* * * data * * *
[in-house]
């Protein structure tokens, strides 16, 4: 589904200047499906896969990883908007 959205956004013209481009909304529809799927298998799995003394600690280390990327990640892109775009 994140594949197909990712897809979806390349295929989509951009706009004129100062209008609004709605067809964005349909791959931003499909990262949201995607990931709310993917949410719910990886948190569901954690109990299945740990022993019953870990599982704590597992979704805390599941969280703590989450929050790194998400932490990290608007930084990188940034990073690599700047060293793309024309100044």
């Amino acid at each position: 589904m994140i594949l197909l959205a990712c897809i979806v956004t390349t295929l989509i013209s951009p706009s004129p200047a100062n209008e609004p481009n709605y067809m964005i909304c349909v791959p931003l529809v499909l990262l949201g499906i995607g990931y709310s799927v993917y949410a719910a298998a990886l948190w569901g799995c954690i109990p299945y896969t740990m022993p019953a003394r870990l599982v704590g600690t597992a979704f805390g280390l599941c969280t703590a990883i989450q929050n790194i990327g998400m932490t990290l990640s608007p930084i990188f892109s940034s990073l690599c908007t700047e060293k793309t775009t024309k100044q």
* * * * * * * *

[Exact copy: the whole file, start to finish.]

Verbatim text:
[in-house]
């Protein structure tokens, strides 16, 4: 589904200047499906896969990883908007 959205956004013209481009909304529809799927298998799995003394600690280390990327990640892109775009 994140594949197909990712897809979806390349295929989509951009706009004129100062209008609004709605067809964005349909791959931003499909990262949201995607990931709310993917949410719910990886948190569901954690109990299945740990022993019953870990599982704590597992979704805390599941969280703590989450929050790194998400932490990290608007930084990188940034990073690599700047060293793309024309100044």
């Amino acid at each position: 589904m994140i594949l197909l959205a990712c897809i979806v956004t390349t295929l989509i013209s951009p706009s004129p200047a100062n209008e609004p481009n709605y067809m964005i909304c349909v791959p931003l529809v499909l990262l949201g499906i995607g990931y709310s799927v993917y949410a719910a298998a990886l948190w569901g799995c954690i109990p299945y896969t740990m022993p019953a003394r870990l599982v704590g600690t597992a979704f805390g280390l599941c969280t703590a990883i989450q929050n790194i990327g998400m932490t990290l990640s608007p930084i990188f892109s940034s990073l690599c908007t700047e060293k793309t775009t024309k100044q």